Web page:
'Laureate's Progress' begins in May 1999 with a telephone call. It is from Lois Beeson, administrator of the Children's Laureate scheme, to Quentin Blake, informing him that he has been appointed the first ever Children's Laureate.
This telephone call sets in motion the two years of Quentin Blake's tenure. As Children's Laureate, Blake acts as an ambassador for the world of children's books; he delivers lectures and gives interviews; presents prizes and provides illustrations; he experiences a drive in a police car; and he becomes involved in drawing campaigns and curates a major exhibition at the National Gallery.
Alongside these activities are many other projects. There is a book, 'The Laureate's Party', celebrating fifty favourite children's books, and another, 'Words And Pictures', looking at the challenges and opportunities of illustration. There are further delicious adventures to be had with Roald Dahl's 'Even More Revolting Recipes'; there is a project from America ('Wizzil', by the great William Steig); and there is a challenge from France, in which Quentin Blake is to illustrate the ideas of some 1,800 schoolchildren. And there are other books besides . . .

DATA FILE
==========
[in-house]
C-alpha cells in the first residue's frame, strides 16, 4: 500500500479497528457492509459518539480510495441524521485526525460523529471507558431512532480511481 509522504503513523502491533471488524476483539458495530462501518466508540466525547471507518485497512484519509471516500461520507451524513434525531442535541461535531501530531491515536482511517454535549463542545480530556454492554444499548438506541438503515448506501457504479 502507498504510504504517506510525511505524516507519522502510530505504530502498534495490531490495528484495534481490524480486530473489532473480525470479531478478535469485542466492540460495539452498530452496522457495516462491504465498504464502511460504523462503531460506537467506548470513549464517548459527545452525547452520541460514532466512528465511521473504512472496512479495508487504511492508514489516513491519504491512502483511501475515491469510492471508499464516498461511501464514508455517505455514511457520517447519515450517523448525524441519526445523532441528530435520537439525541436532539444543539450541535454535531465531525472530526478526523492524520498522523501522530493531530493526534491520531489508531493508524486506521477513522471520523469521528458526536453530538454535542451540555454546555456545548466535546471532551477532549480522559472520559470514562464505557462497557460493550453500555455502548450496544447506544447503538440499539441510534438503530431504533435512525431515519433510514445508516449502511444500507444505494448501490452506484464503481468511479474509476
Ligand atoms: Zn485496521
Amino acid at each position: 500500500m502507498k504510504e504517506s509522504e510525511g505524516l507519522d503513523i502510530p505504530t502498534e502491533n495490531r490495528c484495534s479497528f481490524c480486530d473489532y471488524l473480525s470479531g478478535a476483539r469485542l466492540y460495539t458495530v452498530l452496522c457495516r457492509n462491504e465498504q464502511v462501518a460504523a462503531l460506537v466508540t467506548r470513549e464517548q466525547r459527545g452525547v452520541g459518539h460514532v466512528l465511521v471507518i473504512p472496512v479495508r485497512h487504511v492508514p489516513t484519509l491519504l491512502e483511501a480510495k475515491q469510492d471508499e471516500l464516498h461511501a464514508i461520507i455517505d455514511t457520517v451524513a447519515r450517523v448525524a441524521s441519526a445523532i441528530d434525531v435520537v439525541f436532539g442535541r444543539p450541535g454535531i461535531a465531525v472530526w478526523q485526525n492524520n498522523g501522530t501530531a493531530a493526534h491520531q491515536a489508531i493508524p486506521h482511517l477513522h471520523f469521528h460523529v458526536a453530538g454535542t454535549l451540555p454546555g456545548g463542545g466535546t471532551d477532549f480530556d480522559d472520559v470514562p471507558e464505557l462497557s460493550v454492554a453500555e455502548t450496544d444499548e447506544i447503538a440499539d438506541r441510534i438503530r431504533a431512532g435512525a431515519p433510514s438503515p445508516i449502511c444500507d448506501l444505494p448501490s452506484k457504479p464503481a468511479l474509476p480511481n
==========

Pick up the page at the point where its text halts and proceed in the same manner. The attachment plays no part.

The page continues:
A fascinating account of this most significant of roles, 'Laureate's Progress' is also an illuminating glimpse into the life and work of one of our greatest author-illustrators.